That doesn’t mean it’s all been sunshine and unicorns.
When we were first married, I was a bit of a volatile bomb waiting to explode. I’m sure Chris often felt like he was tiptoeing around hidden land mines, waiting for the shrapnel of my craziness to embed itself under his skin. I was young, inexperienced, incredibly anal-retentive. I was high-strung, quick to anger, slow to forgive. We fought a lot in those days. I yelled, cried, drove around I-465 with the radio blaring sappy love songs more times than any human being should.
We lived. We learned. We grew.
Committing yourself to another human being for a lifetime is a huge prospect. It’s Big and Scary and Exciting and Full of Wonder. Till death do us part. We took those vows very seriously. Not being together has never been an option. Divorce, separation… those words have never been part of our vernacular. We’re in it for the long haul. Every glorious, tongue-biting, shoulder-crying, laugh-till-we-wet-our-pants moment.
The minister who married us gave us this advice: “Always remember that you two came first. No matter how many kids, friends, or years join you in this journey, your union is first, middle, and last.” We took those words straight to heart.
Our marriage has always come first. Before the kids, before everything. That doesn’t in any way lesson or negate our love for our children. But our job is to give them roots and wings… together. Our job is to set the example for what a good, healthy marriage looks like, what commitment, trust, and respect means.
Have we stumbled? You bet. Many, many times. Will we do it again? Probably tomorrow. Maybe even today. But as time marches on, we grow more and more at ease with each other, we disappoint each other less, we love a little more deeply.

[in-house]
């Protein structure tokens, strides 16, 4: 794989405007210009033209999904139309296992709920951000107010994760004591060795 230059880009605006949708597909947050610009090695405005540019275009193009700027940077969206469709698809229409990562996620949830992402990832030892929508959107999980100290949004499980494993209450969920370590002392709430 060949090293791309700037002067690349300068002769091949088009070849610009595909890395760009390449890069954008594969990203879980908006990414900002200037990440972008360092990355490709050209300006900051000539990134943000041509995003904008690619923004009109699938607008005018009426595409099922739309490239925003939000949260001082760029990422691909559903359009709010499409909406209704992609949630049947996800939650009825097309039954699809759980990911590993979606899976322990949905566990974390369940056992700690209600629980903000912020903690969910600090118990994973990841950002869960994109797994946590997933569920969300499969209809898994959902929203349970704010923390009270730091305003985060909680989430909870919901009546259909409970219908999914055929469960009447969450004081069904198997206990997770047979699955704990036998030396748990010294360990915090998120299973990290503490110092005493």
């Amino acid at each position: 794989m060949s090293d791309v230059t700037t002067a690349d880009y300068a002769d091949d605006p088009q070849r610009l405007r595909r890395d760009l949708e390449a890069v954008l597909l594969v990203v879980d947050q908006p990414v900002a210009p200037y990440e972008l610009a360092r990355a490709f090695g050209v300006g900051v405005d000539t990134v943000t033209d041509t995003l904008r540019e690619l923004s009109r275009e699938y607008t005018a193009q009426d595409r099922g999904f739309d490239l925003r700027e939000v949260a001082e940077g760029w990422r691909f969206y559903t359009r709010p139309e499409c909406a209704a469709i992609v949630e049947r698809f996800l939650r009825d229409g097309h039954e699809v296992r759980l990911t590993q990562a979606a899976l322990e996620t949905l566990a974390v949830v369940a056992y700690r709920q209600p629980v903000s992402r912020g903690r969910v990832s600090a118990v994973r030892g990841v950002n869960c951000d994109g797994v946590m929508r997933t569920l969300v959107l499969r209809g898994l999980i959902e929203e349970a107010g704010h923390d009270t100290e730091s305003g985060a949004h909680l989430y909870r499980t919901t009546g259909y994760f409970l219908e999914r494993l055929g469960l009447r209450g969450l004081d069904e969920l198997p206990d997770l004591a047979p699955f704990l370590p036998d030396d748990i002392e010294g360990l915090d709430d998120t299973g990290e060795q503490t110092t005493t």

People often say that marriage is hard work. I tend to disagree. We have our moments, we get on each other’s nerves. But our life together is not difficult. (And I’ve had “difficult” friendships, those that took a great deal of work. Trust me — I know the difference.) There is no “work” to what we do. We simply abide in love, in trust, in laughter. We never take ourselves too seriously. We cuss and drink and talk dirty. We’re irreverent and loud and ready to embrace any challenge.
When we disagree or see things differently, we step back and listen to each other. We don’t attack, don’t accuse, don’t try to make the other change his or her viewpoint. We don’t take the “I’m right, you’re wrong” stance. No one wins when that’s the goal. Often we agree to disagree. And we settle in there. That’s okay. In fact, it’s probably more than okay. How boring life would be if we all saw things the same way. How little we would all grow.
We’ve been through financial ruin, we stood side by side as we nearly lost our second-born. We’ve changed jobs, added kids and dogs and countless rodents to our household. We’ve sold houses, built houses, lost our asses on houses. We’ve changed jobs, gone back to school, gained and lost weight. We’ve had lots of money. We’ve had no money. We packed our bags and moved 550 miles away from the only home we’d ever known. But we had each other. Will always have each other.
Here are things we never forget to do…
1. Say “I love you.” And mean it.
2. Laugh with reckless abandon. At ourselves, at each other, at our kids, at life.
3. Dance. We’re still fighting the “who’s supposed to lead” battle, but it doesn’t stop us from cutting a rug as frequently as possible.
4. Sing. Loudly — with the radio or without. In 2-part harmony or not. Mostly to OAR and Springsteen.
5. Hold hands, fingers interlaced.
6. Speak kindly to each other. Mean, belittling words serve no purpose in our lives.
7. Support each other unconditionally. Want to quit your job and write a book? Go for it. Want to move the family to Mississippi and pursue a dream of higher education? Of course. It will work out. It always does. Life is too short to miss the adventures.
Simple? Perhaps. Effective? Undoubtedly.
I love the life we have created together. Still choose him first when I need advice or a swift kick in the ass. We have fun together. Lots of fun. We are not bound by “what if?” or “what will they think?” or “who’s watching?” My hand fits his perfectly. My head rests comfortably on his shoulder. Where he is, is home.
Snoring and all.
For better or for worse.